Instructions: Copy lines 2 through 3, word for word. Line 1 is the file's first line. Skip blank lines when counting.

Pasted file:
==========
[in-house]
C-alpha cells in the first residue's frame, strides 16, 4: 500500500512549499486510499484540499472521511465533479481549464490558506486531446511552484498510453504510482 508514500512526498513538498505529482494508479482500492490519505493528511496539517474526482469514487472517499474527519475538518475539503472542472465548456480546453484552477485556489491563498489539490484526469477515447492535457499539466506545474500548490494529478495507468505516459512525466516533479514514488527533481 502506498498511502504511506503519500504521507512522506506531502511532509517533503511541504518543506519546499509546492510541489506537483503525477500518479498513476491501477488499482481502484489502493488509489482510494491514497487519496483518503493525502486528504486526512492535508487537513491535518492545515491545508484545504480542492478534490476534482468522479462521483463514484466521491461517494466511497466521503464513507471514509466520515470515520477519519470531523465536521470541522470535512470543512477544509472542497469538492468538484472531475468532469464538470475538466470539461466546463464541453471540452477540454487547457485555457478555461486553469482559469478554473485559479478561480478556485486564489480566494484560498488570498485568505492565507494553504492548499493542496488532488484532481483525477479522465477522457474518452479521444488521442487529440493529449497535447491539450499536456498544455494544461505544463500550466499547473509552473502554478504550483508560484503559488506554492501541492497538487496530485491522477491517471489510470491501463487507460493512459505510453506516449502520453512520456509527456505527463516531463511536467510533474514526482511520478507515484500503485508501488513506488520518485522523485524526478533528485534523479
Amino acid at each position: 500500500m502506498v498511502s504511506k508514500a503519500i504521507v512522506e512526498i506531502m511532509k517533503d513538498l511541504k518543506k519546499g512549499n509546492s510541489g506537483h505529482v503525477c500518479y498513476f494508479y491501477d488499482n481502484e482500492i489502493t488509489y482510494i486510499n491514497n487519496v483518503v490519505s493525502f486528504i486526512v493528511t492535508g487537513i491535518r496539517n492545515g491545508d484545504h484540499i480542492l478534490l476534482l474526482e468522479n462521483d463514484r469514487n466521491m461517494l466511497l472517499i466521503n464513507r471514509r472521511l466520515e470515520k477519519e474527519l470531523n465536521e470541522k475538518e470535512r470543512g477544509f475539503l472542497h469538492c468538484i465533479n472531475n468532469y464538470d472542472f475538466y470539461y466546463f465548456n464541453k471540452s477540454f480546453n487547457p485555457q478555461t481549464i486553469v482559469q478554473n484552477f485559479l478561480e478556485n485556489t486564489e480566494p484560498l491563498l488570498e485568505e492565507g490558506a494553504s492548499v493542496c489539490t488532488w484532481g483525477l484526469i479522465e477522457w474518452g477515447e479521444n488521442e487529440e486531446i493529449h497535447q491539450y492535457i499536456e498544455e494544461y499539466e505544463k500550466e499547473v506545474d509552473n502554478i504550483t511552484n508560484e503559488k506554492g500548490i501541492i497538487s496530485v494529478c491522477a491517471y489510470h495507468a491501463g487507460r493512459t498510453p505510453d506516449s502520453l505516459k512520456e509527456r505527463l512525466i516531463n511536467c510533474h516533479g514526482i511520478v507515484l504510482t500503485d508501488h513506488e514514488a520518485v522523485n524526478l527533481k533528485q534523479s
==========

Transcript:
C-alpha cells in the first residue's frame, strides 16, 4: 500500500512549499486510499484540499472521511465533479481549464490558506486531446511552484498510453504510482 508514500512526498513538498505529482494508479482500492490519505493528511496539517474526482469514487472517499474527519475538518475539503472542472465548456480546453484552477485556489491563498489539490484526469477515447492535457499539466506545474500548490494529478495507468505516459512525466516533479514514488527533481 502506498498511502504511506503519500504521507512522506506531502511532509517533503511541504518543506519546499509546492510541489506537483503525477500518479498513476491501477488499482481502484489502493488509489482510494491514497487519496483518503493525502486528504486526512492535508487537513491535518492545515491545508484545504480542492478534490476534482468522479462521483463514484466521491461517494466511497466521503464513507471514509466520515470515520477519519470531523465536521470541522470535512470543512477544509472542497469538492468538484472531475468532469464538470475538466470539461466546463464541453471540452477540454487547457485555457478555461486553469482559469478554473485559479478561480478556485486564489480566494484560498488570498485568505492565507494553504492548499493542496488532488484532481483525477479522465477522457474518452479521444488521442487529440493529449497535447491539450499536456498544455494544461505544463500550466499547473509552473502554478504550483508560484503559488506554492501541492497538487496530485491522477491517471489510470491501463487507460493512459505510453506516449502520453512520456509527456505527463516531463511536467510533474514526482511520478507515484500503485508501488513506488520518485522523485524526478533528485534523479
Amino acid at each position: 500500500m502506498v498511502s504511506k508514500a503519500i504521507v512522506e512526498i506531502m511532509k517533503d513538498l511541504k518543506k519546499g512549499n509546492s510541489g506537483h505529482v503525477c500518479y498513476f494508479y491501477d488499482n481502484e482500492i489502493t488509489y482510494i486510499n491514497n487519496v483518503v490519505s493525502f486528504i486526512v493528511t492535508g487537513i491535518r496539517n492545515g491545508d484545504h484540499i480542492l478534490l476534482l474526482e468522479n462521483d463514484r469514487n466521491m461517494l466511497l472517499i466521503n464513507r471514509r472521511l466520515e470515520k477519519e474527519l470531523n465536521e470541522k475538518e470535512r470543512g477544509f475539503l472542497h469538492c468538484i465533479n472531475n468532469y464538470d472542472f475538466y470539461y466546463f465548456n464541453k471540452s477540454f480546453n487547457p485555457q478555461t481549464i486553469v482559469q478554473n484552477f485559479l478561480e478556485n485556489t486564489e480566494p484560498l491563498l488570498e485568505e492565507g490558506a494553504s492548499v493542496c489539490t488532488w484532481g483525477l484526469i479522465e477522457w474518452g477515447e479521444n488521442e487529440e486531446i493529449h497535447q491539450y492535457i499536456e498544455e494544461y499539466e505544463k500550466e499547473v506545474d509552473n502554478i504550483t511552484n508560484e503559488k506554492g500548490i501541492i497538487s496530485v494529478c491522477a491517471y489510470h495507468a491501463g487507460r493512459t498510453p505510453d506516449s502520453l505516459k512520456e509527456r505527463l512525466i516531463n511536467c510533474h516533479g514526482i511520478v507515484l504510482t500503485d508501488h513506488e514514488a520518485v522523485n524526478l527533481k533528485q534523479s